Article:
This is our fifth blog about the Partnership Framework. Here we focus on the Partnership Framework Solutions you are providing, and how to get them partner-ready.

 “Every solution to every problem is simple. It’s the distance between the two where the mystery lies.” ― Derek Landy

Are your solutions ‘partner-ready’?

Engaging with partners requires a different approach to the marketing of products and services. Or rather, it requires a more refined approach compared to direct sales. There are two reasons for this:

  • Partners are at ‘arm’s length’ and have less direct access to your internal resources, and
  • You may need to do some joint solution or joint proposition development. This will be challenging if you don’t fully understand your own solution.

For both direct and indirect (partner) sales, you need a Solution and Proposition Development process. This should take product-based or service-based solutions and hone them into market-ready propositions. The propositions must be rigorously defined in a way that is clear and unambiguous. They may work internally and when presented to customers by your own salespeople, because they know how to fill in the gaps. But your propositions may fail when you take them to a partner. For this reason, we recommend that you run a Solutions Workshop. This workshop ensures the solution is rigorously defined and the positioning clear.

We have a proven process for Solutions Workshops which accelerates the development of the proposition and audience-specific messaging. It ensures that your own and your partners’ salespeople can communicate the value to your own and your partners’ customers. This approach makes it easier to work with partners and improves internal and external communications. Partners can easily understand the proposition and identify their value-add, whether it is in completing the solution – for example by adding services – or in providing access to your target markets.

What is the Solutions element of the Partnership Framework?

The Solutions element of the Partnership Framework defines and communicates the solutions that the partnership will take to the market.

A key objective of most partnerships is to create a sale. And in all but the simplest sales situations, this will be around a solution consisting of both products and services. You need to define the solution and the proposition and document them together with the audience-specific messaging. You can then use this to develop internal and external communications. For companies with a set of solutions, this information can be combined in a partner-ready Portfolio Guide. You can use this to cover all the solutions that you take to market with the partner(s).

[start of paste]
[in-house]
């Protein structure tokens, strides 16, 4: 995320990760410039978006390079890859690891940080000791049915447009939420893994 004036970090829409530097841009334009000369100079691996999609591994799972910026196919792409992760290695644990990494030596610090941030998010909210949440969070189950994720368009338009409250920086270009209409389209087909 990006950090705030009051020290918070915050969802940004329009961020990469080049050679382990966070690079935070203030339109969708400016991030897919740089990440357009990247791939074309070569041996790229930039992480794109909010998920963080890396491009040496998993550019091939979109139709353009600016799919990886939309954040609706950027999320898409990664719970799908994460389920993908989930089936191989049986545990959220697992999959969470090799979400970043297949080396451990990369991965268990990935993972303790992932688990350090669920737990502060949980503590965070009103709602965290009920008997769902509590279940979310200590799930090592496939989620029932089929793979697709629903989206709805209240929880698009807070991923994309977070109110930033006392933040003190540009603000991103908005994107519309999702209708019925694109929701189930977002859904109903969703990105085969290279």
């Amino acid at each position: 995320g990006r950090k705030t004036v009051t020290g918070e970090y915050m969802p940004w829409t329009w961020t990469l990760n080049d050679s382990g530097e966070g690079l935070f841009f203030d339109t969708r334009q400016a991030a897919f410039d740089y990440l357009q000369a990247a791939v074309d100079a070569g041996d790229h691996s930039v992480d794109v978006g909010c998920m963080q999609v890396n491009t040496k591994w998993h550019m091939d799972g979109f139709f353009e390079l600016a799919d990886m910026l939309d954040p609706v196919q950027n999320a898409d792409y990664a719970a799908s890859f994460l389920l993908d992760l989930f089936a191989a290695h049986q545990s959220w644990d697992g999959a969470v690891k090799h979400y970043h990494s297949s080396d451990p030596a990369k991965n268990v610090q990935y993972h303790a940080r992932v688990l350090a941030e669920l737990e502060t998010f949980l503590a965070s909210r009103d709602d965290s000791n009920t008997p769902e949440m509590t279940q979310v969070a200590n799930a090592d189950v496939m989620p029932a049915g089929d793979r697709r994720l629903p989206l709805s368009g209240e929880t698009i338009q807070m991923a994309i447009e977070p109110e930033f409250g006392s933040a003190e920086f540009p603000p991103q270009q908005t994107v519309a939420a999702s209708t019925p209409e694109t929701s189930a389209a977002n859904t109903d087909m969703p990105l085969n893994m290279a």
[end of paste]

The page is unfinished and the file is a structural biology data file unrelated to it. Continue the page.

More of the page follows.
Why do you need it?

Are you communicating your capabilities or offer when you haven’t defined your solution, your proposition is ambiguous, or your messaging is generic? That’s a recipe for lost sales. As a prerequisite for working with partners, a clear description of your propositions and audience-based messaging are required. This is to ensure that your partners get a consistent view across their organisation. It will also help them understand the value you bring to the relationship. Pulling this all together in a Portfolio Guide will maximise the opportunities for selling or finding partners that can enhance your solutions.

What are the key activities?

Partnership Framework - Solutions

Solution Development: Define the solution(s) which will be most attractive to the target market(s). Documentation and refinement of solutions that will be sold through and with partners, including the partner value-add.

Proposition Development: Identify and capture the customer benefits of the solution as a value proposition or as a set of value propositions. This covers the development of the ‘to-’, ‘through-’ and ‘with-partner’ propositions.

 

Messaging: Creating simple audience-focused messaging framework for a proposition or solution. Development of messaging to, through and with partners. You can capture this in our Messaging Framework, also part of the Business Marketing Framework.

Portfolio Guide: For companies with a portfolio of products, this is a structured list of solutions for sharing with partners. You should include the value propositions, target markets, messaging, parameters and, if applicable, limitations.

In future posts I’ll delve into other parts of the Partnership Framework. For an introduction, read the Introducing the Partnership Framework post.